THE SPREAD OF DEVOTION TO THE SACRED HEART. [Newspaper Article] — The Sacred Heart Review — 2 March 1889
THE SPREAD OF DEVOTION TO THE SACRED HEART. It is now two hundred years since one of the chief manifestations of the Sacred Heart was made to the prophetic soul chosen for spreading Its devotion in the world. On the 2d of July, Feast of the Visitation, in the year 16SS, Blessed Margaret Mary—herself a nun of the Order of the Visitation —was before the Blessed Sacrament in prayer. Our Lord, as he had done many times before, showed her His wounded Heart, enthroned in the midst of flames. The Blessed Virgin was at His side, with St. Francis of Sales, the founder of the Visitation, and Father dc la Colombiere, the former confessor of the holy nun. The Sisters of the Visitation were also represented with their good Angels beside them. The vision had a special meaning. It was to say that the devotion to the .Sacred Heart should be a divine and exhaustless treasure to the world, because it would bring men to know more nearly and to love more ardently and to follow more closely Jesus Christ...
THE OLD BRIDGE, DUBLIN. [Newspaper Article] — The Sacred Heart Review — 2 March 1889
THE OLD BRIDGE, DUBLIN. To supply the means of education to the youth of Ireland, the Dominicans of Dublin made a noble effort. In 1428 they opened a gymnasium, or high school, on Usher's Island, dedicated to St. Thomas Aquinas, in which all branches of knowledge were taught, from grammar to theology, and to which all classes of students, whether ecclesiastical or secular were admitted. Hither a great number of young men flocked, to pursue their course of philosophy and theology. As the convent was on one side of the river, and the house of studies on the other, the friars erected a stone bridge of four arches, at their own expense, long known as the Old Bridge, which was not destroyed till 1802, and which for two centuries was the only bridge of the kind in Dublin. With the consent of the common council a Dominican laybrother received the tolls paid by village passengers over the bridge, and sprinkled the passers-by, from a font for holy water which was erected there. "It is an int...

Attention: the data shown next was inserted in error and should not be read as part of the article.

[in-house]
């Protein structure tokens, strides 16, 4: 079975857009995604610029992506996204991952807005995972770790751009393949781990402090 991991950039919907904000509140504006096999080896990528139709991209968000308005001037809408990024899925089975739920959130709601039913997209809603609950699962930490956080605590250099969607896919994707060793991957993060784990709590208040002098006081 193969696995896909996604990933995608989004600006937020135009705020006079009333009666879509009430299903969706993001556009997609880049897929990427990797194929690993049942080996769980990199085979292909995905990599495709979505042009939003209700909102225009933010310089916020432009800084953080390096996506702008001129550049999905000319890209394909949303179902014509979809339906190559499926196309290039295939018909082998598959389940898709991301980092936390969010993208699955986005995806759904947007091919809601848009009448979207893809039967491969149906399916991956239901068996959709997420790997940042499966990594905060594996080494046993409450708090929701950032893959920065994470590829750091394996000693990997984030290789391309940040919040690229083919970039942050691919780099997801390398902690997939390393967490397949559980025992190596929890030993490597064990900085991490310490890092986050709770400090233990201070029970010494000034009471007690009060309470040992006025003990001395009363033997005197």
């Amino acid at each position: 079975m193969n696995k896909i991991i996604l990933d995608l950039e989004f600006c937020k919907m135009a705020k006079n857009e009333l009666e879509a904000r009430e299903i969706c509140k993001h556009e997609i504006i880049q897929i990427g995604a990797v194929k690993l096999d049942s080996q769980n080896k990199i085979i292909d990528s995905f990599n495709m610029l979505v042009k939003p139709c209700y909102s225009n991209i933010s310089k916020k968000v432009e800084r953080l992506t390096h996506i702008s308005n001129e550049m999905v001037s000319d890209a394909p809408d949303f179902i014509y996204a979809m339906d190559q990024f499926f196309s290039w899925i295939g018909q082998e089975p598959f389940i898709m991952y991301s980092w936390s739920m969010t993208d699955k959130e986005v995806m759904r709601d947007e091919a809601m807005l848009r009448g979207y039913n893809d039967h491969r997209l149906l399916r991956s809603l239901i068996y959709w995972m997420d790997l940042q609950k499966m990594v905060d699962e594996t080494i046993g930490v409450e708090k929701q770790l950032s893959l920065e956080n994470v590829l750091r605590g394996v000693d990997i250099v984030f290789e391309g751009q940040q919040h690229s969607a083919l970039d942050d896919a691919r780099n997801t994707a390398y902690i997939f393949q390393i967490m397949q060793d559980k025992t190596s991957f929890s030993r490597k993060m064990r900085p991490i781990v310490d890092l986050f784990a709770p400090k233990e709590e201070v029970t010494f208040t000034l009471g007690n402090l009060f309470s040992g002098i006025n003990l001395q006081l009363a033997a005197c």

WHAT IS AN AMERICAN? [Newspaper Article] — The Sacred Heart Review — 2 March 1889
WHAT IS AN AMERICAN? There seems to be a good deal of doubt as to what an American is. The native Indian does not exactly fill the bill, even when he is improved. In fact, when he is much improved he disappears. I used to think that to be an American one had to be born in New England, or to have come there at a very early day, with the serious intention of having everybody who was just right, born there after the date of 1621. But the Irish of New York, the Germans of Pennsylvania, and the French of Louisiana seem to have different ideas about it. In mature years I have closely studied this important question, and am disposed to believe, after deliberate consideration, that a man may be a good, true American notwithstanding the fact that he may have been born in another land. As a matter of fact, we are all foreigners, or descendants of foreigners. Does it make me any the better American because my forefathers came to this country a half century before yours? I answer emphatically, ...
Untitled [Newspaper Article] — The Sacred Heart Review — 2 March 1889
The Catholic Church is a city to which avenues lead from every side, towards which men may travel from any quarter, by the most diversified roads, by the thorny and rugged ways of strict investigation, by the more flowery paths of sentiment and feeling ; but arrived at its precincts, all find that there is but one gate whereby they may enter, but one door to the sheep-fold—narrow and low, perhaps, and causing flesh and blood to stoop in passing in. Men may wander about its outskirts, they may admire the goodliness of its edifices, and ol its bulwarks, but they cannot be denizens and children if they enter not by that one gate of absolute, unconditional submission to the teaching of the Church.— Cardinal Wiseman.